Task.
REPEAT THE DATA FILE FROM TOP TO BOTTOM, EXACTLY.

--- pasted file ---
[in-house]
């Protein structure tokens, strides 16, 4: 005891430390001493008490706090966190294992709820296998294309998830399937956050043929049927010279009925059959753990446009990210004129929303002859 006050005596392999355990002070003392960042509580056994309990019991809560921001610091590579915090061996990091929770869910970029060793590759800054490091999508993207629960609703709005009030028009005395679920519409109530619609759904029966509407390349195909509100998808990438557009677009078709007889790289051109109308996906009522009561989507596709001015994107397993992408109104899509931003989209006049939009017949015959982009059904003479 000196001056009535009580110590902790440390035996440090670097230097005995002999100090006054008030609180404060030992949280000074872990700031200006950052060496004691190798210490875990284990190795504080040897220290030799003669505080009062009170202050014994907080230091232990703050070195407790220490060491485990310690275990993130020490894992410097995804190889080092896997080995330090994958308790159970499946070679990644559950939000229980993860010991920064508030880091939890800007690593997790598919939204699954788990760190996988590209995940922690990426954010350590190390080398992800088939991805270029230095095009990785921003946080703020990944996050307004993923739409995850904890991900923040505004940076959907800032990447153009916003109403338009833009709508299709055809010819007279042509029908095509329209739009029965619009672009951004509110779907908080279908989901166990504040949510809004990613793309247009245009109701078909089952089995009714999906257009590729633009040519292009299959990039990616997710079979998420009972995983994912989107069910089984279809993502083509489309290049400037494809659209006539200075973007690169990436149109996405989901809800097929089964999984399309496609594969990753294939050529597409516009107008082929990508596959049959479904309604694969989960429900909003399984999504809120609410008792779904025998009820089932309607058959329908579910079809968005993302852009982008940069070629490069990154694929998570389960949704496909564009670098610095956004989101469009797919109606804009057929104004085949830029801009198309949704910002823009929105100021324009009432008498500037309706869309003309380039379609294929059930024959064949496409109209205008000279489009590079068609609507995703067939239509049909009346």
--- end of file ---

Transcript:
[in-house]
């Protein structure tokens, strides 16, 4: 005891430390001493008490706090966190294992709820296998294309998830399937956050043929049927010279009925059959753990446009990210004129929303002859 006050005596392999355990002070003392960042509580056994309990019991809560921001610091590579915090061996990091929770869910970029060793590759800054490091999508993207629960609703709005009030028009005395679920519409109530619609759904029966509407390349195909509100998808990438557009677009078709007889790289051109109308996906009522009561989507596709001015994107397993992408109104899509931003989209006049939009017949015959982009059904003479 000196001056009535009580110590902790440390035996440090670097230097005995002999100090006054008030609180404060030992949280000074872990700031200006950052060496004691190798210490875990284990190795504080040897220290030799003669505080009062009170202050014994907080230091232990703050070195407790220490060491485990310690275990993130020490894992410097995804190889080092896997080995330090994958308790159970499946070679990644559950939000229980993860010991920064508030880091939890800007690593997790598919939204699954788990760190996988590209995940922690990426954010350590190390080398992800088939991805270029230095095009990785921003946080703020990944996050307004993923739409995850904890991900923040505004940076959907800032990447153009916003109403338009833009709508299709055809010819007279042509029908095509329209739009029965619009672009951004509110779907908080279908989901166990504040949510809004990613793309247009245009109701078909089952089995009714999906257009590729633009040519292009299959990039990616997710079979998420009972995983994912989107069910089984279809993502083509489309290049400037494809659209006539200075973007690169990436149109996405989901809800097929089964999984399309496609594969990753294939050529597409516009107008082929990508596959049959479904309604694969989960429900909003399984999504809120609410008792779904025998009820089932309607058959329908579910079809968005993302852009982008940069070629490069990154694929998570389960949704496909564009670098610095956004989101469009797919109606804009057929104004085949830029801009198309949704910002823009929105100021324009009432008498500037309706869309003309380039379609294929059930024959064949496409109209205008000279489009590079068609609507995703067939239509049909009346």